Naim SULEYMANOGLU biography
It is likely that Naim Süleymanoğlu is the strongest man who has ever lived, pound-for-pound. Nicknamed “The Pocket Hercules,” he first came to international acclaim at age 14 at the World Junior Championships in São Paulo. At the 1984 European Championships he became the second man (after Bulgaria’s Stefan Topurov) to lift three times his own bodyweight overhead. Süleymanoğlu was also the first man to snatch 2½ times his own bodyweight (27 April 1988). Prior to the 1988 Olympics, he had set 32 world records before he was 22-years-old. Süleymanoğlu was 1982 World Junior champion, and at the 1983 World Championships became the youngest ever world record holder with snatch and total records at age 15, winning a silver medal. At the 1988 Olympics, Süleymanoğlu was absolutely dominant, lifting a weight which would have won the weight class above his.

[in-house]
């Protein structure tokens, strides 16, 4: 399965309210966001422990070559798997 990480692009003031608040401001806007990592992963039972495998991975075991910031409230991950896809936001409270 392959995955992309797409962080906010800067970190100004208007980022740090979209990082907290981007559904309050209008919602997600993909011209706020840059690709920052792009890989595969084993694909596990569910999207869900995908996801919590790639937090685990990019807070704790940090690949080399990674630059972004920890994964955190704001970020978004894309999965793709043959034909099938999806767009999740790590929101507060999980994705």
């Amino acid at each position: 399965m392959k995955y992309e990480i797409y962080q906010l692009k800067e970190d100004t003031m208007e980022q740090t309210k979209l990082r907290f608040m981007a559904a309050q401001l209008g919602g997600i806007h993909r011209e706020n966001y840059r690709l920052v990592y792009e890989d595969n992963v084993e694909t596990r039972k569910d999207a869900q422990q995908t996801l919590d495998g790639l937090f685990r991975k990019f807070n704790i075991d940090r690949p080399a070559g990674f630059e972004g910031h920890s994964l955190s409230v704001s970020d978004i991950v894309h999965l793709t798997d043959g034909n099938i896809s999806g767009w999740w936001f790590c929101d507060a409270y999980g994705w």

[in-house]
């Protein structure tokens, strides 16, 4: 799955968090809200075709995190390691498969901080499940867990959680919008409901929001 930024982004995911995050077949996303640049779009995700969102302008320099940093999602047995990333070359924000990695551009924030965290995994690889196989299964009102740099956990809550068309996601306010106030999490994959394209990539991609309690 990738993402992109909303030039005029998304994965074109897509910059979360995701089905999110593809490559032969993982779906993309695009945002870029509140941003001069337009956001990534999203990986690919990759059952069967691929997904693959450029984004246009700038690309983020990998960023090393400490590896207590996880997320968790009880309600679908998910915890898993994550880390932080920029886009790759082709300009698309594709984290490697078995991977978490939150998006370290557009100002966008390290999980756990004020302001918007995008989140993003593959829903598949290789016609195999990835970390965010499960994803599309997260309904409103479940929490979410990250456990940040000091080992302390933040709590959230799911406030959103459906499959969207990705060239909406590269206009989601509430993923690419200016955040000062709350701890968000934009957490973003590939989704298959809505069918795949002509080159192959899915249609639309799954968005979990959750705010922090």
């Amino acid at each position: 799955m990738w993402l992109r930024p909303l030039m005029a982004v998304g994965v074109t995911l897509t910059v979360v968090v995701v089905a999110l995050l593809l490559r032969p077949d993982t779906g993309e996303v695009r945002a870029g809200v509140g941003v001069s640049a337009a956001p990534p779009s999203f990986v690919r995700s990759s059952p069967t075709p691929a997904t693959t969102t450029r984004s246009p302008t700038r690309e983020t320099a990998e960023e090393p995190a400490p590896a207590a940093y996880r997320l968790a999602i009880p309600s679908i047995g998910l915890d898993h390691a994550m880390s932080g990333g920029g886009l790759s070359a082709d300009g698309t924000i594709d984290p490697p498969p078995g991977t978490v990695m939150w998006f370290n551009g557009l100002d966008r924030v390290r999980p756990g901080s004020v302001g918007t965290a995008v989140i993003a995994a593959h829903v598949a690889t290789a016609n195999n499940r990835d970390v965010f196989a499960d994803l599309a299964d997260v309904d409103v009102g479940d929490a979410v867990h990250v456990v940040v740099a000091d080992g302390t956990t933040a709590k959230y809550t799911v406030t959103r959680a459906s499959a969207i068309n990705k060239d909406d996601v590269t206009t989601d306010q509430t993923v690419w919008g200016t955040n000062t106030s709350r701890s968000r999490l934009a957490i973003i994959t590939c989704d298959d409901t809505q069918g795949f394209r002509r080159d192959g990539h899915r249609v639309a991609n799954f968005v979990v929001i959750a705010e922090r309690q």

He was born in Bulgaria and represented them until he defected to Turkey at the 1986 World Cup finals. Born Naim Suleimanov and of Bulgarian Turkish descent, he had made the decision a year before after he was quite upset when the Bulgarians changed his name to Naum Shalamanov in 1985, to remove vestiges of its Turkish origins. Once in Turkey, he changed the name again to a more Turkish one. In order to compete internationally for Turkey, the Bulgarian government was paid $1,000,000 by Turkey.
Süleymanoğlu was World Champion at 60 kg. in 1985, 1986, 1989, and 1991 and European Champion in 1984, 1985, 1986 and 1988. He did not compete in 1987 because he had recently defected and was not allowed to until the Turkish authorities received permission from, and paid, the Bulgarians. He also did not compete in 1990, retiring briefly before making a successful comeback. In 1992 at Barcelona, he defended his Olympic championship despite his recent retirement, and won his third Olympic gold medal in 1996 at Atlanta. He also competed at Sydney in 2000 but failed to medal. He later entered politics in Turkey. Süleymanoğlu died very young after undergoing surgery for liver failure.